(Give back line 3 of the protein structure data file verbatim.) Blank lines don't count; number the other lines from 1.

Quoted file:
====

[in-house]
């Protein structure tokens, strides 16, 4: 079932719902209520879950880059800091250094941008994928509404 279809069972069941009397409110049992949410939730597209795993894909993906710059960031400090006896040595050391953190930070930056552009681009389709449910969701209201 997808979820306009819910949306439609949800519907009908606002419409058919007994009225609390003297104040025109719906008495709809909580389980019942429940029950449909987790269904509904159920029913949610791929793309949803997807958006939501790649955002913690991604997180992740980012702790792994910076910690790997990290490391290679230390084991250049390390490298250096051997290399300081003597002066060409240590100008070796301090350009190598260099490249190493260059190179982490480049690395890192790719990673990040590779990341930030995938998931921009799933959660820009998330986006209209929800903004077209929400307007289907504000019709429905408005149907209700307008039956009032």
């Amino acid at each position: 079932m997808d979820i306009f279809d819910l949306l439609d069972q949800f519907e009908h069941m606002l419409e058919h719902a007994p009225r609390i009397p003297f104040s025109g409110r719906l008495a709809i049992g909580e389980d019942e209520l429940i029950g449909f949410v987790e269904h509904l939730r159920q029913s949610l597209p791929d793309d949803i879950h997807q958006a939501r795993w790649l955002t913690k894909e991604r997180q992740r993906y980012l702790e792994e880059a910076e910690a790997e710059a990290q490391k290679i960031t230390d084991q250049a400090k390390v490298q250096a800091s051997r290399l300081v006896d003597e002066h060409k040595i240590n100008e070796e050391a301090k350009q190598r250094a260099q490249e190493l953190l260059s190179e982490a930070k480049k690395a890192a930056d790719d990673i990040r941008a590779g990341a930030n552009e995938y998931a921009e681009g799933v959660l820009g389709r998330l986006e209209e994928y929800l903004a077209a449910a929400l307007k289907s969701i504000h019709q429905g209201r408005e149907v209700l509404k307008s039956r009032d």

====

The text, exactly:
């Amino acid at each position: 079932m997808d979820i306009f279809d819910l949306l439609d069972q949800f519907e009908h069941m606002l419409e058919h719902a007994p009225r609390i009397p003297f104040s025109g409110r719906l008495a709809i049992g909580e389980d019942e209520l429940i029950g449909f949410v987790e269904h509904l939730r159920q029913s949610l597209p791929d793309d949803i879950h997807q958006a939501r795993w790649l955002t913690k894909e991604r997180q992740r993906y980012l702790e792994e880059a910076e910690a790997e710059a990290q490391k290679i960031t230390d084991q250049a400090k390390v490298q250096a800091s051997r290399l300081v006896d003597e002066h060409k040595i240590n100008e070796e050391a301090k350009q190598r250094a260099q490249e190493l953190l260059s190179e982490a930070k480049k690395a890192a930056d790719d990673i990040r941008a590779g990341a930030n552009e995938y998931a921009e681009g799933v959660l820009g389709r998330l986006e209209e994928y929800l903004a077209a449910a929400l307007k289907s969701i504000h019709q429905g209201r408005e149907v209700l509404k307008s039956r009032d």